These rhythms, which travelled across the sea from Senegal onboard slave ships, would go on to shape whole musical genres the world over. One man who understands how that happened better than most is Dread Amala, a reggae DJ and musical historian who for over 30 years has run Dakar’s best record stall, the Bufalo Soldier Music Shop. A tiny shack on a particularly dusty corner next to a petrol station at the Jet d’eau roundabout, from the outside it doesn’t look like the most promising place to find an exhaustive collection of world music. However, when I step inside I find the tiny space is piled high with vinyl records containing music from almost every country in Africa, as well as French and Cuban records, jazz, blues, rock and lots and lots of reggae. Reggae is Dread Amala’s passion, so it’s fitting that in the taxi on my way to meet him the radio is playing the South African artist Lucky Dube’s song ‘Serious Reggae Business’. I nod my head as he sings: ‘Some say it came from Jamaica / Some say it came from Africa…’.
Touching a needle down onto a reggae record from his own collection, Dread Amala sets about explaining how the music he loves originated in this part of the world. ‘In slave culture you had drumming from Senegal, Mali and Guinea,’ he says. ‘That’s why in reggae music, drumming is also very important. The origin of all international music: the blues, jazz, soul, reggae is Africa. It all came from here.’
It would be easy to lose hours rummaging through Dread Amala’s crates, but to really experience and understand the power of Senegalese music I’m going to have to see it live for myself. With this in mind I head downtown to Play Club, in the basement of the Hotel Al Afifa, a slightly seedy looking joint that appears largely unchanged since the swinging 70s. There are circular mirrors on the walls behind the bar and a well-dressed bartender shaking a daquiri in time to the music. Tonight’s main attraction, Woz Kaly, doesn’t come on until just after 1am. The set starts slow – showcasing the power of his voice singing in his native Wolof – before building to a hip-shaking intensity which has the crowded room dancing and singing along. It’s not quite like anything I’ve heard anywhere else in the world.
As it turns out, Dakar is running a surplus of spectacular live performers. After seeing Woz Kaly in action I sit down with local pop sensation Adiouza. Having been lucky enough to catch her own live show as well I know it’s filled with enough crowd-pleasing glamour and effortless dance moves to make her Senegal’s answer to Beyoncé. She modestly laughs off the comparison. ‘Beyoncé is a great singer,’ she says. ‘I listen to her songs, and other American singers as well, but my real inspiration is traditional African roots musicians and singers. In my music you can hear traditional and modern music coming together.’
Having released her first single in 2008, Adiouza has had a front row seat to see how in the last decade Dakar’s music scene has broaded its horizons beyond just the local style of pop, known as mbalax. ‘Dakar is the centre of Senegalese music and so there are a lot of different artists in different styles here,’ she says. ‘You can find artists who do reggae, hip-hop and Cuban music, but me I mix every type of music to find my own style.’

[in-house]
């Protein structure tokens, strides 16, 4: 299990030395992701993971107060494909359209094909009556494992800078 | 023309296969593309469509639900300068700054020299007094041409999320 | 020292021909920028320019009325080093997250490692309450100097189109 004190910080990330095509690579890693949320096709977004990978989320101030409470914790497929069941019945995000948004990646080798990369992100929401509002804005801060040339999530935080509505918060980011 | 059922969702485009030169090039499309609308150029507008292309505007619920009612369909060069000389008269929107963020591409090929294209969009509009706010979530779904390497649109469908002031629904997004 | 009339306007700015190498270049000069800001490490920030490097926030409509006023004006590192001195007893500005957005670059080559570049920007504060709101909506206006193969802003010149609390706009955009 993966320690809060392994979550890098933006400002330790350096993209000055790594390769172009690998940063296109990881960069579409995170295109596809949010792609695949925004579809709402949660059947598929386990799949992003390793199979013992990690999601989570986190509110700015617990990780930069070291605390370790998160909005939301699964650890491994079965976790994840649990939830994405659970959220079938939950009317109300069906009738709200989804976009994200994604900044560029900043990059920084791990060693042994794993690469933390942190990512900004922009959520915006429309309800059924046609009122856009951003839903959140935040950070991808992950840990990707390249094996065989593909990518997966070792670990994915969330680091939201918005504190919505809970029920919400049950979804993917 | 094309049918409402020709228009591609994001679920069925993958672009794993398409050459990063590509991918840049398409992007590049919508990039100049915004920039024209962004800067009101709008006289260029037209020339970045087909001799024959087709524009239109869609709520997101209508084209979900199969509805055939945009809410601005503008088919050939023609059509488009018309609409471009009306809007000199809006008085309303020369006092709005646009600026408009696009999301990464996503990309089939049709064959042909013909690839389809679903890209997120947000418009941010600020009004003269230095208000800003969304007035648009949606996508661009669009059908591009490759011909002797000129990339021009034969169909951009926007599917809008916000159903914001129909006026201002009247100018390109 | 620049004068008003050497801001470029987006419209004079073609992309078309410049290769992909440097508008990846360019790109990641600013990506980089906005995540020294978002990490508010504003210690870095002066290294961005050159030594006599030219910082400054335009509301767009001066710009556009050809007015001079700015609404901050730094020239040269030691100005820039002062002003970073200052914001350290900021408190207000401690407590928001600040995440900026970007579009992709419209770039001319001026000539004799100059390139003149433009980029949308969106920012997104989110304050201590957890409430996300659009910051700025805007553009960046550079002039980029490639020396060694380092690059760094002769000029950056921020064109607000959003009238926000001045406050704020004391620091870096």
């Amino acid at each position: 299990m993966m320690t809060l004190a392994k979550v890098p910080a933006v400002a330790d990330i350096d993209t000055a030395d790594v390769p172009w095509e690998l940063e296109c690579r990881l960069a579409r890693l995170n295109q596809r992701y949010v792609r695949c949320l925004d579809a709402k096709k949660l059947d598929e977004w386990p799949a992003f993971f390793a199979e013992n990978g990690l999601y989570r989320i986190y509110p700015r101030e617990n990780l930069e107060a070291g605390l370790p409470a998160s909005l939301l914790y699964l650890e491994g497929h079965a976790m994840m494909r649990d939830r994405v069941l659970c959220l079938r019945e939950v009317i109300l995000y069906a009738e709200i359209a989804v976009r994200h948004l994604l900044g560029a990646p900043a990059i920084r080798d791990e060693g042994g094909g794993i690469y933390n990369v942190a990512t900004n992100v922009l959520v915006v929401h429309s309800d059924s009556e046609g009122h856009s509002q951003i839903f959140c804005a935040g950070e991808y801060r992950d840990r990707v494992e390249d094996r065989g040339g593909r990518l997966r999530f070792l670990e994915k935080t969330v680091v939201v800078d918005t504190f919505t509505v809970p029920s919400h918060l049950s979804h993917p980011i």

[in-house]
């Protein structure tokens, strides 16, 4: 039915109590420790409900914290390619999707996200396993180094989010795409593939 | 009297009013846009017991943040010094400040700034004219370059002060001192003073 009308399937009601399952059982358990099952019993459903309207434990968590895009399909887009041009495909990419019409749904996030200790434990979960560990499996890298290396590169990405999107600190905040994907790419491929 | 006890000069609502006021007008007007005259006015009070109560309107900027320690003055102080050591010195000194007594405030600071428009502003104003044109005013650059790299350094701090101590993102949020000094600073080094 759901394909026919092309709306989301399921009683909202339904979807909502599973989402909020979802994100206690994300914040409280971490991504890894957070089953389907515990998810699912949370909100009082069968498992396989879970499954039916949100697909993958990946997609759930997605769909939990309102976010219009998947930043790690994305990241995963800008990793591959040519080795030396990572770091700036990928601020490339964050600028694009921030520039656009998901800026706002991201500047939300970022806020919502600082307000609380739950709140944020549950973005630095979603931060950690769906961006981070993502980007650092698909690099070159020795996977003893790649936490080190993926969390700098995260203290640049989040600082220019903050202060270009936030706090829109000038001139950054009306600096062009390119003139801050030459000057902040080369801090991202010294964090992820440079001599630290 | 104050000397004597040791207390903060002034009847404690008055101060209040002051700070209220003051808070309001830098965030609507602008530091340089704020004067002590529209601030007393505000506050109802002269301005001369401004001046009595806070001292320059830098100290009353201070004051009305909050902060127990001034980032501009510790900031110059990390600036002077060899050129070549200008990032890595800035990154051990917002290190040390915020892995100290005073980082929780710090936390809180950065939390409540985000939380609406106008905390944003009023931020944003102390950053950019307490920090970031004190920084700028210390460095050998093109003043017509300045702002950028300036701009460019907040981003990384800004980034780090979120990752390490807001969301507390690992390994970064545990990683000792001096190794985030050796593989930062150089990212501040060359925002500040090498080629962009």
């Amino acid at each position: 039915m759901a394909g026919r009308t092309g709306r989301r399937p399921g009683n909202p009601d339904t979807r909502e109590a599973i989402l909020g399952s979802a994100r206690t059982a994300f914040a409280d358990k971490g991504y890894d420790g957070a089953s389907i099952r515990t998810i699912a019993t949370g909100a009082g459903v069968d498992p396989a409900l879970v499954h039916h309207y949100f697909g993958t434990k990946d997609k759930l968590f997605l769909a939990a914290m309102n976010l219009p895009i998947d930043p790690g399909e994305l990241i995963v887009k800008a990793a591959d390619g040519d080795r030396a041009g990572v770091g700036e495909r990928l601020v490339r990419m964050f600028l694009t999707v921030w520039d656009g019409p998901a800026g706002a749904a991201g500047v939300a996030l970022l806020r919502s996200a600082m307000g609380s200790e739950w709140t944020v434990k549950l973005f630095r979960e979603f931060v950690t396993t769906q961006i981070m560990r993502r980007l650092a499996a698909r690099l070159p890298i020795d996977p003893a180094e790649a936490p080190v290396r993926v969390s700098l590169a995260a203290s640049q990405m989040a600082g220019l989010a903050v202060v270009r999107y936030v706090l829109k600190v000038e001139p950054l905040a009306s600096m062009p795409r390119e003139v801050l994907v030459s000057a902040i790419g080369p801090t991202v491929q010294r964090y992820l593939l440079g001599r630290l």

While Adiouza is happily mainstream, she keeps her ear close to the ground and is excited by the new sounds she’s heard around the city. ‘Right now mbalax is the most popular style in Senegal, but the young artists are inspired to do something different,’ she says. ‘There is a new style of music, Wolof beat, which is inspired by Nigerian music. Young people are trying to make modern-sounding music that they can export.’
To get a taste of what this new generation is listening to I get a taxi across town to Espace Vema, a nightclub beloved of Dakar’s cosmopolitan youth. It’s located in a once neglected industrial building next to the docks, and after a couple of strong drinks you could easily believe that you’d suddenly been beamed up and teleported to Brooklyn or one of the trendier parts of east London. Entering past a gaggle of smokers and a pair of burly bouncers, inside the white-walled warehouse space has exposed ducts overhead and sticky floors underfoot.
I’ve been invited here by Jahseen, one of the city’s most forward-thinking young artists. After growing up in Dakar she spent time living in Europe but was soon drawn home by the vibrancy that she could never quite find anywhere else. ‘This city is like the Silicon Valley of Africa,’ she says. ‘If you look around you’ll see that everybody is here: French, American, Chinese, Sri Lankan. I think you can feel that everybody is at ease here. Everybody works and everything works, you just have to wake up and do it’
Sure enough tonight the dancefloor is filled with people from every corner of the earth drinking, dancing and laughing together as the DJs seamlessly blend African and Western pop. It is late by the time we stumble out into the night, and the sound of the day’s relentless traffic has finally died away. All that’s left is the heartbeat of the city itself. It sounds like a drum.